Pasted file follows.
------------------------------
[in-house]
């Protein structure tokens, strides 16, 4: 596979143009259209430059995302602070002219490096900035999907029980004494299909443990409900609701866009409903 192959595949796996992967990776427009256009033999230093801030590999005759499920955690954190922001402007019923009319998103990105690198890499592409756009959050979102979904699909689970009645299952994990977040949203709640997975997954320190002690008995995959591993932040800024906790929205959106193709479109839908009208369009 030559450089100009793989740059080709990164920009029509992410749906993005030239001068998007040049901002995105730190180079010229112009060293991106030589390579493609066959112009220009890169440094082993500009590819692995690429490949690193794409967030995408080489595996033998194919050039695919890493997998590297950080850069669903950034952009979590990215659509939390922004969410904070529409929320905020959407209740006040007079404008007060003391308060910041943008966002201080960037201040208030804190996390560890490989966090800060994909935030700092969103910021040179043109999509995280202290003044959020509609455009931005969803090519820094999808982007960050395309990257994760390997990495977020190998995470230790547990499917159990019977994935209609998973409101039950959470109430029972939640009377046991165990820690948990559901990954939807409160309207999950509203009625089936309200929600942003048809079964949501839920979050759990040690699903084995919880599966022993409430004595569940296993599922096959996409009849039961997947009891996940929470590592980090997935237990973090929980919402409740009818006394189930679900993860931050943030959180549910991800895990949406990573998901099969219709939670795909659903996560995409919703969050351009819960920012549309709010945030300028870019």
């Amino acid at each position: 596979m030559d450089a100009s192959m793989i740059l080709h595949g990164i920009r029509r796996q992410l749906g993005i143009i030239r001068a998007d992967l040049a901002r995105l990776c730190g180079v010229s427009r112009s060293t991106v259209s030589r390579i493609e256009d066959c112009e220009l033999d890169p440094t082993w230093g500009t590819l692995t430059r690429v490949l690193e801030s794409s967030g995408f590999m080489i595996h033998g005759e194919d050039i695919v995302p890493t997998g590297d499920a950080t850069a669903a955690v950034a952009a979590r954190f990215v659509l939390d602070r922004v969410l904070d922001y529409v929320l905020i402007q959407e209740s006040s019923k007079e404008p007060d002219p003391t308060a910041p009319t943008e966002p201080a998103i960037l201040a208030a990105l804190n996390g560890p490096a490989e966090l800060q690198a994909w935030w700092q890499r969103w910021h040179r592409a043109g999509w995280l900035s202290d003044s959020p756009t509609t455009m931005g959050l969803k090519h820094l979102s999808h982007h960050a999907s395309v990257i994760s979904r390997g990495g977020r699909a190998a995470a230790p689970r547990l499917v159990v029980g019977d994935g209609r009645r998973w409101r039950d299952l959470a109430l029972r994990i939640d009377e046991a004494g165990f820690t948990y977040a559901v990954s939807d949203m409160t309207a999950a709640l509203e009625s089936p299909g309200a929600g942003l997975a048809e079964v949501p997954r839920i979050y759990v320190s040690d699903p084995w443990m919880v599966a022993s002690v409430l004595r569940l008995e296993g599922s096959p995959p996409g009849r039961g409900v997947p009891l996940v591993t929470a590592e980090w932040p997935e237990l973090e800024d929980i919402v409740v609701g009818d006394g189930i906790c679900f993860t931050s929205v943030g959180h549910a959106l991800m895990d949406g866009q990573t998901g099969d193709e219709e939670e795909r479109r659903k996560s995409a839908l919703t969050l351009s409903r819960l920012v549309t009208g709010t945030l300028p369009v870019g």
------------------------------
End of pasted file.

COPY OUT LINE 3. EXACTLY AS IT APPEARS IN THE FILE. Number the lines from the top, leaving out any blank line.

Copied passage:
């Amino acid at each position: 596979m030559d450089a100009s192959m793989i740059l080709h595949g990164i920009r029509r796996q992410l749906g993005i143009i030239r001068a998007d992967l040049a901002r995105l990776c730190g180079v010229s427009r112009s060293t991106v259209s030589r390579i493609e256009d066959c112009e220009l033999d890169p440094t082993w230093g500009t590819l692995t430059r690429v490949l690193e801030s794409s967030g995408f590999m080489i595996h033998g005759e194919d050039i695919v995302p890493t997998g590297d499920a950080t850069a669903a955690v950034a952009a979590r954190f990215v659509l939390d602070r922004v969410l904070d922001y529409v929320l905020i402007q959407e209740s006040s019923k007079e404008p007060d002219p003391t308060a910041p009319t943008e966002p201080a998103i960037l201040a208030a990105l804190n996390g560890p490096a490989e966090l800060q690198a994909w935030w700092q890499r969103w910021h040179r592409a043109g999509w995280l900035s202290d003044s959020p756009t509609t455009m931005g959050l969803k090519h820094l979102s999808h982007h960050a999907s395309v990257i994760s979904r390997g990495g977020r699909a190998a995470a230790p689970r547990l499917v159990v029980g019977d994935g209609r009645r998973w409101r039950d299952l959470a109430l029972r994990i939640d009377e046991a004494g165990f820690t948990y977040a559901v990954s939807d949203m409160t309207a999950a709640l509203e009625s089936p299909g309200a929600g942003l997975a048809e079964v949501p997954r839920i979050y759990v320190s040690d699903p084995w443990m919880v599966a022993s002690v409430l004595r569940l008995e296993g599922s096959p995959p996409g009849r039961g409900v997947p009891l996940v591993t929470a590592e980090w932040p997935e237990l973090e800024d929980i919402v409740v609701g009818d006394g189930i906790c679900f993860t931050s929205v943030g959180h549910a959106l991800m895990d949406g866009q990573t998901g099969d193709e219709e939670e795909r479109r659903k996560s995409a839908l919703t969050l351009s409903r819960l920012v549309t009208g709010t945030l300028p369009v870019g």